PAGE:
What Not to Eat: Are These Foods Worse than You Thought?

Deep Dish Pizza

Don’t get us wrong. Pizza with a hand-tossed or thin crust is no diet food. At BJ’s Restaurant and Brewhouse, California Pizza Kitchen, or Uno Pizzeria & Grill, for example, you’re looking at roughly 1,000 to 1,500 calories in a single-serve pie.

But if you order an Uno individual or BJ’s small deep dish pizza, you can count on 1,500 to 2,000 calories. Bonus: most come with 1 to 1½ days’ worth of saturated fat (20 to 30 grams) and at least a two-day supply of sodium (3,000 milligrams). And deep dish means a deep pile of white flour…to go with your brand new deep belly fat.

Instead: Eat no more than half of an individual thin crust pizza topped with veggies.



It doesn’t much matter what kind of burrito you get. You start with a 300-calorie (mostly white flour) tortilla and pick beef, steak, pork, chicken, or tofu (each around 150 to 200 calories), then add rice, beans, cheese, sour cream, and/or guacamole (100 to 200 calories each). Good luck taking home fewer than 1,000 calories.

That’s Chipotle, but Qdoba is Qomparable. Ditto for sit-down restaurants like On The Border (except they add 300 to 500 calories’ worth of beans and rice on the side).

Instead: Get chicken or tofu (“Sofritas” at Chipotle) plus beans and salsa on a salad (best bet) or over brown rice.

Loaded Pasta

Mac & cheese is everywhere, but it’s not alone.

Panera offers a selection of pastas like Pesto Sacchettini and Tortellini Alfredo. A full serving averages around 800 calories. (The Mac & Cheese’s 980 still holds the record, though.) Your bowl of white flour, cheese, oil, and maybe cream delivers 10 to 26 grams of saturated fat and 1,300 to 2,900 milligrams of sodium. Mmm.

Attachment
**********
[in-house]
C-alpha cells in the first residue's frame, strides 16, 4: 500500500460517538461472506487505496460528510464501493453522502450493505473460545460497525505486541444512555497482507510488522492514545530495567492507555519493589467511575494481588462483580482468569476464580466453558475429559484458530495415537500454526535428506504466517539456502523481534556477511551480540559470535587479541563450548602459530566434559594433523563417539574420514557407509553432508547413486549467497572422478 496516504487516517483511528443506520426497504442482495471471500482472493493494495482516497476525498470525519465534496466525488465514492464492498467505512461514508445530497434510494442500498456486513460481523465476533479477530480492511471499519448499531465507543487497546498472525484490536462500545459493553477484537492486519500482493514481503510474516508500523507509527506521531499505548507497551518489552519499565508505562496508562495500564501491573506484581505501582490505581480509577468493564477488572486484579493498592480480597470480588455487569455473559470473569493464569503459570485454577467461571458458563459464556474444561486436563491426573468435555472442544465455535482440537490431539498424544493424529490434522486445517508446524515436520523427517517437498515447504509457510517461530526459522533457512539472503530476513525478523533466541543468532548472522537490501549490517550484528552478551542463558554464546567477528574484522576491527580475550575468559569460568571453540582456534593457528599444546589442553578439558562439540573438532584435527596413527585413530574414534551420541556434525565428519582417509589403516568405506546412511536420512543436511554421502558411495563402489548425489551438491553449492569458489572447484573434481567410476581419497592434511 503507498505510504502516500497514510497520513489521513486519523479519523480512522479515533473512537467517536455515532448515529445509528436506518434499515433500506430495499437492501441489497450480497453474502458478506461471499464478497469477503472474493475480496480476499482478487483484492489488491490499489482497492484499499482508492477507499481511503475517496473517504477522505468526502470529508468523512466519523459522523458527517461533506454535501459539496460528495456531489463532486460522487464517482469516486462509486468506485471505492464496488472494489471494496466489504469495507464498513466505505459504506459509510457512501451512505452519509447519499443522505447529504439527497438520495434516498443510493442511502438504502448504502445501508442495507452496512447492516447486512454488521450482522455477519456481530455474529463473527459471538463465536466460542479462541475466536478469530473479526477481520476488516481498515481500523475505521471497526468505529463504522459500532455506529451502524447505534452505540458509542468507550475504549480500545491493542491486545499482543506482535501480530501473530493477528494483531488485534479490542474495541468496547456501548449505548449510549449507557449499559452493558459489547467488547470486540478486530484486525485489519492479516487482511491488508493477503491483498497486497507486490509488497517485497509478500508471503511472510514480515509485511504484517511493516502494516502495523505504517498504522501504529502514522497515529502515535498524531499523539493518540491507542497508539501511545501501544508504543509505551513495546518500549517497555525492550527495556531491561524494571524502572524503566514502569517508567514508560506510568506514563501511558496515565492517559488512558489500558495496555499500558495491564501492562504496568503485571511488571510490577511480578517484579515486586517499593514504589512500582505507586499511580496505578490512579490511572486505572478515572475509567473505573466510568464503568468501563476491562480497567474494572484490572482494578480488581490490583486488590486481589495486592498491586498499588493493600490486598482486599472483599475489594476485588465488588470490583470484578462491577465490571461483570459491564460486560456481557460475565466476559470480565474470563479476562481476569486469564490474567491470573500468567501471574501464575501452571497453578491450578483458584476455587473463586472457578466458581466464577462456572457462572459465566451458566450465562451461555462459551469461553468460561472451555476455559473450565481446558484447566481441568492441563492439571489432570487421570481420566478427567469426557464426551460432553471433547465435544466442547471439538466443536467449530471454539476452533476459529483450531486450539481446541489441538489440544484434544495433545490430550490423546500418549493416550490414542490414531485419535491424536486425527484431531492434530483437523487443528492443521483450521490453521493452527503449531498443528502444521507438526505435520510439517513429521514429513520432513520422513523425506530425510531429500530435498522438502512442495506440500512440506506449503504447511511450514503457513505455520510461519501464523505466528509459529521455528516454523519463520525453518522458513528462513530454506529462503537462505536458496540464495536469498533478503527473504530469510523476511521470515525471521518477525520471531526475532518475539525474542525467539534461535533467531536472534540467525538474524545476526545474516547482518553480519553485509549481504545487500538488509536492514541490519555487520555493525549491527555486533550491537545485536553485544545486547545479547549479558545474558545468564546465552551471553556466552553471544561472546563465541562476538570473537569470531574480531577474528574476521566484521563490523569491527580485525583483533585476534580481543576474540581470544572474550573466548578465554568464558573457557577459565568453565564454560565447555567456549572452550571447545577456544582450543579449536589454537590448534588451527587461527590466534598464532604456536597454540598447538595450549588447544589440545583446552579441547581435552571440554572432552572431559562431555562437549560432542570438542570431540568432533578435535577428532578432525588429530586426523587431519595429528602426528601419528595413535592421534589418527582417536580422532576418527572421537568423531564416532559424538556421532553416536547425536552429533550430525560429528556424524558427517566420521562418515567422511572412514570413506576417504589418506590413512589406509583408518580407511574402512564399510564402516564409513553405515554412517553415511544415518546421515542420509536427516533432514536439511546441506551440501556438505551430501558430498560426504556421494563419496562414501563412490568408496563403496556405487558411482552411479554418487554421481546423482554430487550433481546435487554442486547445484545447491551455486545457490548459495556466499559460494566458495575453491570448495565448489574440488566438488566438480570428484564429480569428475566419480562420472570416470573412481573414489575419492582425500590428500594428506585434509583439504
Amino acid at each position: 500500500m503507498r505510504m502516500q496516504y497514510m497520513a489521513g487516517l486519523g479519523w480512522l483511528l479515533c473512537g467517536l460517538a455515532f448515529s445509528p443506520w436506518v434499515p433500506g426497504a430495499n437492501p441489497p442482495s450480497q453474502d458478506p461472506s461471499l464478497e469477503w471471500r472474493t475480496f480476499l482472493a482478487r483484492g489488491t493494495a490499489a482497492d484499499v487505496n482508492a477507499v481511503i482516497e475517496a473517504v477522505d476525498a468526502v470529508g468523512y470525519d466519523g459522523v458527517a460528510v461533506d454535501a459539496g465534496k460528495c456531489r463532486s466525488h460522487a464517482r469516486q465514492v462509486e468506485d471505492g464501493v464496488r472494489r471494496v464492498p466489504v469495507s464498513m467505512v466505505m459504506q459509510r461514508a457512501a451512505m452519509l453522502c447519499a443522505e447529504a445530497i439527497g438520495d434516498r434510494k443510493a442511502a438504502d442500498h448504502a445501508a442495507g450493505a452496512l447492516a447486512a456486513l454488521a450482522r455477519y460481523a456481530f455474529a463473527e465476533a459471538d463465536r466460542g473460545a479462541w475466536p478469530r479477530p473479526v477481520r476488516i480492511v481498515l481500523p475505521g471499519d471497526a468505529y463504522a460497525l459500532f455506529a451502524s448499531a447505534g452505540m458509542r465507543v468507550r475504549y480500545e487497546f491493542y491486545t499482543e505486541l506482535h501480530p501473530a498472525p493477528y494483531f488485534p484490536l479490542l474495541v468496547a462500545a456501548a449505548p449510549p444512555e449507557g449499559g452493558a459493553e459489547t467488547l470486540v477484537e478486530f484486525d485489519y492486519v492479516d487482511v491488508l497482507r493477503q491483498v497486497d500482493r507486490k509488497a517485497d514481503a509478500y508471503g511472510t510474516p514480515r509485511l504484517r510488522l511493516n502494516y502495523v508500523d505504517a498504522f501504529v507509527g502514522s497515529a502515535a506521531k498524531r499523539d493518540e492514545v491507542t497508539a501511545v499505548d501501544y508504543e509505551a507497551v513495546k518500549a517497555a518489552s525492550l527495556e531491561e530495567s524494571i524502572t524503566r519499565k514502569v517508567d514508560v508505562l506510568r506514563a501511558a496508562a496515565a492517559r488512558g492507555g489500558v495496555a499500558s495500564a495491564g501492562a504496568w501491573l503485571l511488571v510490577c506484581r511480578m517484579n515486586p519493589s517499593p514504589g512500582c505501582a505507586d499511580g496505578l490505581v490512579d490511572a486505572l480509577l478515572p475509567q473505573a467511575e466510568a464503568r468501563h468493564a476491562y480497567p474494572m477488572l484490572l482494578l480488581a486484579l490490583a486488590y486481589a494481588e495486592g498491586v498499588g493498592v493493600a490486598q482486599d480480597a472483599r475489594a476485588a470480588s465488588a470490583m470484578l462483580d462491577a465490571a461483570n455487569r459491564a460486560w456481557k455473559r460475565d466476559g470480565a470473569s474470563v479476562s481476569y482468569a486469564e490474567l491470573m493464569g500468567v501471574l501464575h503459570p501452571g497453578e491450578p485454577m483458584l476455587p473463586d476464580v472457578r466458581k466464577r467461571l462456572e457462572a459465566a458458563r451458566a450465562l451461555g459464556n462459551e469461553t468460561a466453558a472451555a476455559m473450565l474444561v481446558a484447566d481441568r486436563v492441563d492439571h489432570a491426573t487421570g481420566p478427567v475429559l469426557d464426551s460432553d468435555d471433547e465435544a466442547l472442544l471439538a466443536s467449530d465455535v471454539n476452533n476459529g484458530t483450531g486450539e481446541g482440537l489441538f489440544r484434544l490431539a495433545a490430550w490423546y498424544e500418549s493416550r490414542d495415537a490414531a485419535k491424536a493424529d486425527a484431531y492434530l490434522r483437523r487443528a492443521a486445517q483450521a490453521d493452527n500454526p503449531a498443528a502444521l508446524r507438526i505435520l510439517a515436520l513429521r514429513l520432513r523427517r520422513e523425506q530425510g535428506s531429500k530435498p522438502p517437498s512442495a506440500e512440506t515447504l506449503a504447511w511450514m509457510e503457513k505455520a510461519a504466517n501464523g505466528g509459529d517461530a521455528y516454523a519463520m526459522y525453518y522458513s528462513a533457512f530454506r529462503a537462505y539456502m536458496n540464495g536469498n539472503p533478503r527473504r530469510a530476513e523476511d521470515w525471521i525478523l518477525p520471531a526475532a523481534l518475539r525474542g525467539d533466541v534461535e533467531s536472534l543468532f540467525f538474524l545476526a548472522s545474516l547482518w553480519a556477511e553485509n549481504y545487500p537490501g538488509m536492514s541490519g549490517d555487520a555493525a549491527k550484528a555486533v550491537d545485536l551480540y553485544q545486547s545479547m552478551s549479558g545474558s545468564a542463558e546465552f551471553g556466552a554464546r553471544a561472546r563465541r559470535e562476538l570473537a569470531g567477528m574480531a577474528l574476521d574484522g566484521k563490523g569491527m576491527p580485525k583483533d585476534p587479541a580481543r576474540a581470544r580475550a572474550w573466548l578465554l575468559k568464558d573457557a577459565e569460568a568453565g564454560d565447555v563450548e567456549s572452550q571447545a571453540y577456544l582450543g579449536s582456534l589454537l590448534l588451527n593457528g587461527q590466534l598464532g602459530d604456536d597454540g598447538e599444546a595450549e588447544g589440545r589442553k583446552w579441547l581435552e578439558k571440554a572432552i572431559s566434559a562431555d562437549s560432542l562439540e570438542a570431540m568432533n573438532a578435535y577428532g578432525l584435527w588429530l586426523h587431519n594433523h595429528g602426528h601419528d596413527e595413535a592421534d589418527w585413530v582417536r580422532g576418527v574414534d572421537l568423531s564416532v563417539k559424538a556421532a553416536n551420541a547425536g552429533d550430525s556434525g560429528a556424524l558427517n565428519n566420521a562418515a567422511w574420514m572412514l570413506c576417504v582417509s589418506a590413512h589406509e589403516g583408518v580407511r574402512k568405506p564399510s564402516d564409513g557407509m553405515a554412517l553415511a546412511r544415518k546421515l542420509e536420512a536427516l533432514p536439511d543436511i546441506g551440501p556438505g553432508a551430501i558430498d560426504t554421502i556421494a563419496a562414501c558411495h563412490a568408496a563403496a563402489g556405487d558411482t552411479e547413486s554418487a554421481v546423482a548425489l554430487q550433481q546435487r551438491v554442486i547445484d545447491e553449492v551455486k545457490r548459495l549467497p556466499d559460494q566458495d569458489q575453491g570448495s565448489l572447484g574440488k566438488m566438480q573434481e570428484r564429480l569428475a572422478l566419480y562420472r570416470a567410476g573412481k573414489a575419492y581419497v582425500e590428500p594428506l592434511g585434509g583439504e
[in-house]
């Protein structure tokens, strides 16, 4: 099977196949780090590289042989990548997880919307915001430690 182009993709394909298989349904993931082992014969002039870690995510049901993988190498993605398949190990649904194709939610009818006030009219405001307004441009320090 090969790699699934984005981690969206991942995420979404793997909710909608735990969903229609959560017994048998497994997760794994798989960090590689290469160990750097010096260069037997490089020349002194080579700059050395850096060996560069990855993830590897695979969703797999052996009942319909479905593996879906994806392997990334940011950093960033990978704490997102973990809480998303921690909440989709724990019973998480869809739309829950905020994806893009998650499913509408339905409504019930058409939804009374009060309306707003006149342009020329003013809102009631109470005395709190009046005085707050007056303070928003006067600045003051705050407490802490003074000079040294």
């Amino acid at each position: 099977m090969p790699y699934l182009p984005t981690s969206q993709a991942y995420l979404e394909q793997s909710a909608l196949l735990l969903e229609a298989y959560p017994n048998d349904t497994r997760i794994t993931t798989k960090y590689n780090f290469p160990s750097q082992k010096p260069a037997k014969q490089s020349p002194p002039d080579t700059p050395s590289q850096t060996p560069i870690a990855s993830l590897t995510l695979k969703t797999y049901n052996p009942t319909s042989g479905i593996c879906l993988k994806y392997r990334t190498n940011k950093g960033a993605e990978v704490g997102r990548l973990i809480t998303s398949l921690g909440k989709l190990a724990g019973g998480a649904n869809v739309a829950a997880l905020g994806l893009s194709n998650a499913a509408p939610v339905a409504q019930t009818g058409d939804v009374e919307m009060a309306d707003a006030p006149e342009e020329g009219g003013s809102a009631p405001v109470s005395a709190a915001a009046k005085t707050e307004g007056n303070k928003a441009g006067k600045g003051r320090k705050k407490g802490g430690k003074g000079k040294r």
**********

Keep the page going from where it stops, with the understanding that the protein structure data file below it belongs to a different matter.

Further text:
A full serving of any pasta at Noodles & Company averages about 800 calories, and at Corner Bakery about 900.

Instead: Skip the pasta. If nothing else will do, order a small (at Noodles & Company) or a half order (as part of a You Pick 2 at Panera or a Corner Combo at Corner Bakery) plus a salad. Skip the bread on the side.


Some people who would cross the street to avoid high-fructose corn syrup (HFCS) buy agave instead. Yet agave syrup is 82 percent fructose; HFCS is usually 55 percent fructose. Go figure.


Have you gone back to butter because you’re afraid that margarine has trans fat…or because you’ve heard advice based on a flawed meta-analysis?

In fact, plenty of tubs—like Country Crock, Earth Balance, I Can’t Believe It’s Not Butter!, Olivio, Promise, and Smart Balance—are made without partially hydrogenated oil, so they’re trans-free. They’re mostly soybean or canola oil plus enough palm or palm kernel oil to solidify them (and to give them about 2 grams of saturated fat per tablespoon).

Some companies—like Country Crock, Earth Balance, and I Can’t Believe It’s Not Butter!—even sell sticks with zero trans. They need more palm or palm kernel oil to make them more solid, so the saturated fat rises to 2½ to 4 grams.

In contrast, a tablespoon of butter has 7 grams of saturated fat plus half a gram of trans.

Yogurt Coating

Even at some Whole Foods you can find bins of yogurt pretzels, yogurt malt balls, and yogurt almonds. Tip: real yogurt can’t coat anything. Assume that the “yogurt” in coated foods is like the “yogurt” in candies like Ocean Spray Craisins Greek Yogurt Dried Cranberries—mostly sugar and palm kernel oil. It’s a 30-year-old scam that still has legs.

Other relevant links:

• Meals to Avoid at Noodles & Company. See: Ever Tried Noodles & Company?

• Unless you plan on biking for 5 ½ hours to burn off the calories, avoid these individual pizzas. See: What Not to Eat: BJ’s Signature Deep Dish Pizzas

• Find out more about various types of sugars. See: Sugar by Any Other Name

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